“When I told people what Paul had done, they were astonished. They didn’t believe it,” he said. “But we have the sea turtle on film proving the camera floated from Aruba to the U.S. It’s unbelievable, but it’s true.”

The video: http://www.youtube.com/watch?v=E43sg-Ytt58

Photos from the camera: http://travel.webshots.com/album/577735131ZvBWTi

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Photoshop CS5 HDR Sampler

Photoshop CS5 HDR

click on image for a full view

I just finished playing around with PS CS5’s merge to hdr pro mode.
For this test I chose 3 images I took some time ago with my Sony R1. I never could get a decent HDR image out of the three images because of terrible ghosting. Someone once told me to use a tripod if I’m going to do HDR, but someone else told me I have a hard head. No, I usually do not use a tripod and the above picture is proof of that.
The new merge to hdr pro mode has a cute little button called “Remove Ghosts” with this picture being the result of that.

Click on image for a full view
Wowsers! This is way too easy.
When doing a merge to hdr in PS CS5 you have several presets that are pretty cool. Here is the monochromatic artistic mode.
Click on image for a better view
Personally, I think this rocks and I don’t even like B&W for the most part.
This is just a short demonstration of what the new Merge to HDR Pro feature can do for you.
In my humble opinion I believe that the best photo editing software just got much better.
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To HDR or not to HDR

When I photograph in HDR

According to Wikipedia:

In image processing, computer graphics, and photography, high dynamic range imaging (HDRI or just HDR) is a set of techniques that allow a greater dynamic range of luminances between the lightest and darkest areas of an image than standard digital imaging techniques or photographic methods. This wider dynamic range allows HDR images to more accurately represent the wide range of intensity levels found in real scenes, ranging from direct sunlight to faint starlight.
In my opinion HDR is grossly overdone. I think it’s a crutch for poor photographers that use HDR as a gimmick instead of a photography tool.
I seldom use HDR because:
Most of the time it’s not needed.
It forces me to wade through piles and piles of junk, poorly exposed images.

I can usually get the same or better picture with just one image.

I do use HDR in Photoshop when I am photographing a scene with grey or cloudy sky, when photographing the interior of a junk car, where I usually encounter bright light and almost total darkness. HDR is great for that. I have absolutely no need for HDR shooting landscapes or wildlife under a nice blue sky or a partly cloudy sky.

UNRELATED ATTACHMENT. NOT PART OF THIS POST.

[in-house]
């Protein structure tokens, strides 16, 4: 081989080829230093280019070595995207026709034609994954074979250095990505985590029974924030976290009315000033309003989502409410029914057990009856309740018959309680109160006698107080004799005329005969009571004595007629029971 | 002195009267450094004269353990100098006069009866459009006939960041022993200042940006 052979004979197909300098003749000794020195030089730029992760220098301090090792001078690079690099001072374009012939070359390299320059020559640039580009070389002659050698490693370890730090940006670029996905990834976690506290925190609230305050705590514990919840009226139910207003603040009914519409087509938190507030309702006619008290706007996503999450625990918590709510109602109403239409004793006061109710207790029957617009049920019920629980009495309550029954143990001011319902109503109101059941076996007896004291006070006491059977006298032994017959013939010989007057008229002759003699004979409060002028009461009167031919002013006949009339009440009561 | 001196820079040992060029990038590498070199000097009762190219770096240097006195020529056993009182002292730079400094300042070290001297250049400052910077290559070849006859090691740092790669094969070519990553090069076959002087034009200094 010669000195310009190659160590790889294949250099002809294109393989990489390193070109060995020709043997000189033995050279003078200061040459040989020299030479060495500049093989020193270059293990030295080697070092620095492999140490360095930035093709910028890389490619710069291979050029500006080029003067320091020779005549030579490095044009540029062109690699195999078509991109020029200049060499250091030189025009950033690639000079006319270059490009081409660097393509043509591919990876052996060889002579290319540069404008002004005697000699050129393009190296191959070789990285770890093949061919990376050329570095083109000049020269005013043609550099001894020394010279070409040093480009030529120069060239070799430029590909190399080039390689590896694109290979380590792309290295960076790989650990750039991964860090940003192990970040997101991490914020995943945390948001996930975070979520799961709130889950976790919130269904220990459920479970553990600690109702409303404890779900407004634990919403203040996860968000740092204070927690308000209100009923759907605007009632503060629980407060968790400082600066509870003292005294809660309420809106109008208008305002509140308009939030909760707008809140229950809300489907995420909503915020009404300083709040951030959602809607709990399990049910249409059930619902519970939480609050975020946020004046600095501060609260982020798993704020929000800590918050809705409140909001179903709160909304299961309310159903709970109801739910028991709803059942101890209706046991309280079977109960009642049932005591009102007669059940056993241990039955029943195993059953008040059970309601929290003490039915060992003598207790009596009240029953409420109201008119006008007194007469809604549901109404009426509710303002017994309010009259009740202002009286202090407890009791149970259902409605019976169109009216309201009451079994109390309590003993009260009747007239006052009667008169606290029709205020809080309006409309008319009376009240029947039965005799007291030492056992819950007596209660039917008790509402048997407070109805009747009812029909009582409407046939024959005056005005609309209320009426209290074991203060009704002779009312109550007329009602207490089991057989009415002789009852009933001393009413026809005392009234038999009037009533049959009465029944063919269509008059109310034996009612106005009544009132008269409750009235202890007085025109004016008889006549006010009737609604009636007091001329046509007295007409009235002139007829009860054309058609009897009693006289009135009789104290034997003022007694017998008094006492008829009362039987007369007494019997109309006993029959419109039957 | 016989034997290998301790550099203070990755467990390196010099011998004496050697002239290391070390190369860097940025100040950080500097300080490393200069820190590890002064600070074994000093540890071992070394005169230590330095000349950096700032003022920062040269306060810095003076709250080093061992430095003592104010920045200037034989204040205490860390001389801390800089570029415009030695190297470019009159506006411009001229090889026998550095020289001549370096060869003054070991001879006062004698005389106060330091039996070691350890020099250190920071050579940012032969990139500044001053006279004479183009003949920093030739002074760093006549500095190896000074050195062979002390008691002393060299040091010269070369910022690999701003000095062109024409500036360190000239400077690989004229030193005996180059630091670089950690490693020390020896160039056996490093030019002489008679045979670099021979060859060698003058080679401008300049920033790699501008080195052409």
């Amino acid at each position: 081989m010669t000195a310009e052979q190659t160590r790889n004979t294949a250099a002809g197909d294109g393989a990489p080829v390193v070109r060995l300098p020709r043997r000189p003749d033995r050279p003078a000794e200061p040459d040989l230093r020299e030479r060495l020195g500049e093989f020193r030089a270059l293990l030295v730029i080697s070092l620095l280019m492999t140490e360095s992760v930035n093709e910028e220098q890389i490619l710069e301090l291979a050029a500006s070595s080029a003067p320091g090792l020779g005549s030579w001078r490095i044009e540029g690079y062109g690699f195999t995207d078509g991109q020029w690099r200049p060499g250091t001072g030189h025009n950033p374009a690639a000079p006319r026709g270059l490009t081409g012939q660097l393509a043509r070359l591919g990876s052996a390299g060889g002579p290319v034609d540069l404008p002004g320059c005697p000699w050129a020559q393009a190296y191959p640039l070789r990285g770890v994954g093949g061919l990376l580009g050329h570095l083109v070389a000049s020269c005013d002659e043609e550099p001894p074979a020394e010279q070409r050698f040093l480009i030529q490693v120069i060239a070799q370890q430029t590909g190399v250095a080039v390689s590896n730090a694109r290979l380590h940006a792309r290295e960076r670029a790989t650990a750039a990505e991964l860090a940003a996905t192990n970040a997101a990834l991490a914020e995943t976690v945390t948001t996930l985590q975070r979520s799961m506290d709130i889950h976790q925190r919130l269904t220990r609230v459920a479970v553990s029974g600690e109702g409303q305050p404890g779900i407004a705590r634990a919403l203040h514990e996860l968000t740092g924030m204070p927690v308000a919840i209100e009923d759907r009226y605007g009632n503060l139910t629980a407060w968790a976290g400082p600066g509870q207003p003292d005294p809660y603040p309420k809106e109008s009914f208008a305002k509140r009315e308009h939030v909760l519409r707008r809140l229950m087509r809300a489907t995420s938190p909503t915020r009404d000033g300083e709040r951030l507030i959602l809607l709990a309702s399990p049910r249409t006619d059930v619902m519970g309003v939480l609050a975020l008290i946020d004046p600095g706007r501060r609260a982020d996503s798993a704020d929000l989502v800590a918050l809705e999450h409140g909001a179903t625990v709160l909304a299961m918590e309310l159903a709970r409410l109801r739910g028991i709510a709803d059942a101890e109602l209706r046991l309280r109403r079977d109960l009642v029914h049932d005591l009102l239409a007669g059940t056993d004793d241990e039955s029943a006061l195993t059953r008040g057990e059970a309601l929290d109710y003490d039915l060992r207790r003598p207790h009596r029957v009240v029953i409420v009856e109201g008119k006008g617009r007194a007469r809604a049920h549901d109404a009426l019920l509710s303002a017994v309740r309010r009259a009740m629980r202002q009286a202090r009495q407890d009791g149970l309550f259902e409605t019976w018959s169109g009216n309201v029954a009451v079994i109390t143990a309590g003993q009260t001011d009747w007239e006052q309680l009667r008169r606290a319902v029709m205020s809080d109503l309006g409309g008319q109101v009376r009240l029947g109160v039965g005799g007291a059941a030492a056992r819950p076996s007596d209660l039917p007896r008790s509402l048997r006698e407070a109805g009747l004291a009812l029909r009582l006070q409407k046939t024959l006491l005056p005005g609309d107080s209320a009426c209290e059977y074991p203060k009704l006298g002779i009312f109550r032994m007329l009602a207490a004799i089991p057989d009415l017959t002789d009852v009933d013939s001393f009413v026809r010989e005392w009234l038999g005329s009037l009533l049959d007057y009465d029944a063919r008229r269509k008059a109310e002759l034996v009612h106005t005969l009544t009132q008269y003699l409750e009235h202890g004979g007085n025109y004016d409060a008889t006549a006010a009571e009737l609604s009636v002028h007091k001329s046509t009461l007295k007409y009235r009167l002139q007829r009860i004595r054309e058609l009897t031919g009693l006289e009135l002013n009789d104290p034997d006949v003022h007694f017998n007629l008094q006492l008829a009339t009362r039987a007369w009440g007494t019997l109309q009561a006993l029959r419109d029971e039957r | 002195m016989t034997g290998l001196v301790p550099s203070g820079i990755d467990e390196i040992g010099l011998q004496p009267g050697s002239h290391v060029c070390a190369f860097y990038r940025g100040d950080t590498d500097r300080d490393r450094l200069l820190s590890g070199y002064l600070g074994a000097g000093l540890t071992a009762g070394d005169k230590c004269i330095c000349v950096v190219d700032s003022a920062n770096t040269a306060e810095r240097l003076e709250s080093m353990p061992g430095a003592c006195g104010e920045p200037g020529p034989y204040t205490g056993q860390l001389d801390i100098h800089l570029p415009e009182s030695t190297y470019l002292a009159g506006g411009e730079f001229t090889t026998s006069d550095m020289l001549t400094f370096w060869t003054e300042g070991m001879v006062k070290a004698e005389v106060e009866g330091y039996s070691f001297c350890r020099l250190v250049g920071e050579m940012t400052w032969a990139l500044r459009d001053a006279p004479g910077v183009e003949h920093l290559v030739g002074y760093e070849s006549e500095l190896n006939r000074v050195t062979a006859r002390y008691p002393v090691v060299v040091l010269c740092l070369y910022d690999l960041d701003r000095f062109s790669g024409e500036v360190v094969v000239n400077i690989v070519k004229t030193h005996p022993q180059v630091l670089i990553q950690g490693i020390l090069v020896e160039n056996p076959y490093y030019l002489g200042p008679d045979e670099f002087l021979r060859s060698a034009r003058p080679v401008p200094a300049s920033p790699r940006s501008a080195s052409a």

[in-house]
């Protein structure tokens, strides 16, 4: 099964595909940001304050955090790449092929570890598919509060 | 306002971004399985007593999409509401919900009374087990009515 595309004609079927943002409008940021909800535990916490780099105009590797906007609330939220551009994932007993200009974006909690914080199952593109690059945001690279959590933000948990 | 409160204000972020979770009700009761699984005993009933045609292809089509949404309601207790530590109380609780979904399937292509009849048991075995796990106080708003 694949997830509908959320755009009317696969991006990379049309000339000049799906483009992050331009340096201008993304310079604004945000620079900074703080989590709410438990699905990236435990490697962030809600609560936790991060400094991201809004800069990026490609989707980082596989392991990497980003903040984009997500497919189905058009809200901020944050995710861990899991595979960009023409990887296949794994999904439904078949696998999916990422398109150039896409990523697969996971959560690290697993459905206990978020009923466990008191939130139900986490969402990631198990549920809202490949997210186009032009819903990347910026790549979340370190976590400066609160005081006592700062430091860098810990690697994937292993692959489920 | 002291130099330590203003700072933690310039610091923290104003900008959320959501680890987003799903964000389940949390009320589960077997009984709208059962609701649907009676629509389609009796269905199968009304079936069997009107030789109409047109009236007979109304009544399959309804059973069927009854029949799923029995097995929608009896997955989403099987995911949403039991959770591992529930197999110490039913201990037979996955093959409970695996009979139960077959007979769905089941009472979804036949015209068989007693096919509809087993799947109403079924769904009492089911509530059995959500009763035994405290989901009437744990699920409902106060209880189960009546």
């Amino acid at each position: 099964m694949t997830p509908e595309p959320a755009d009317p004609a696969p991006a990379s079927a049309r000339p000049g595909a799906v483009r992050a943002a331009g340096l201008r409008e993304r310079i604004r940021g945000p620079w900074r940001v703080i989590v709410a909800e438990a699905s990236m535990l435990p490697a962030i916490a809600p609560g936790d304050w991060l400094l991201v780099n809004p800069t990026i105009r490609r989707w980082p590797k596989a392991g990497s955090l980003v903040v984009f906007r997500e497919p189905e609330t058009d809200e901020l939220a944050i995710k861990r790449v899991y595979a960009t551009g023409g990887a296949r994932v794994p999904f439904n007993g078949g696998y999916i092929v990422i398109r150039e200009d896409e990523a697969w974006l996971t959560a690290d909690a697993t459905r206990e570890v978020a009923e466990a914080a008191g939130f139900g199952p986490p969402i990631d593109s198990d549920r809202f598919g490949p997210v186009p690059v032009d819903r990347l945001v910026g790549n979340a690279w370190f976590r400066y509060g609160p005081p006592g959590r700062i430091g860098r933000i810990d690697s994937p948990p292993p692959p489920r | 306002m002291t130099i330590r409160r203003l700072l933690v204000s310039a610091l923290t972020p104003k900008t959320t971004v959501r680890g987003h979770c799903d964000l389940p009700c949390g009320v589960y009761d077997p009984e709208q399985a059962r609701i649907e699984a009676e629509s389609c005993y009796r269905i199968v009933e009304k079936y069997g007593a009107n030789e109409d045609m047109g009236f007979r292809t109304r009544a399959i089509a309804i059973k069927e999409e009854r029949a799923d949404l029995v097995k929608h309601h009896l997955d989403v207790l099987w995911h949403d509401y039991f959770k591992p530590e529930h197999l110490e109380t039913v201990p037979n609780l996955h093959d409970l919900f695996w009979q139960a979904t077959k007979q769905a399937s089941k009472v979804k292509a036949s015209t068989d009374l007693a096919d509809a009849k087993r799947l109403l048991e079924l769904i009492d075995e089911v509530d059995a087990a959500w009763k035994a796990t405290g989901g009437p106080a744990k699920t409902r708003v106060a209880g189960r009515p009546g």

A lot of people have incorrectly associated HDR with “enhanced”, gaudy, crappy colors. Flickr Explore is infamous for this kind of tasteless crap.
Bright, bold, gaudy colors have their place but only a small minority of the time.
Photographers use that trick on Flickr because their gaudy thumbnails will catch the eye. Click on the picture and you get this ugly, stupidly gaudy image with super saturated colors. That is NOT HDR.

From the days of black and white film to digital photography one fact has always held true.
Nothing beats a properly exposed picture.

When I do resort to HDR I warn myself by shooting with my fingers accross the lens before and after I work in HDR. I generally set the camera to bracket at 1 or 2 f stops above and below the camera’s level.
That gives me three images to work with but I have found that if you are doing a great scene and want to really nail the picture then 6 to 12 exposures done manually at 1/2 fstop work really well.
For that kind of work you need a very sturdy and steady tripod and a light touch as you adjust the camera.

I have tried various HDRI software packages but have found that Photoshop starting with CS3 on up does a far superior job and is much easier to work with than any of the standalone software.
Yeah, you pay a lot for Photoshop but for the long haul you get so much more for your money.
Don’t expect Adobe Photoshop Elements to do the same job the full package gives you. There is a reason Photoshop costs so much more. It delivers far more.
Let me know how you edit your pictures and if you have any tips you want to share.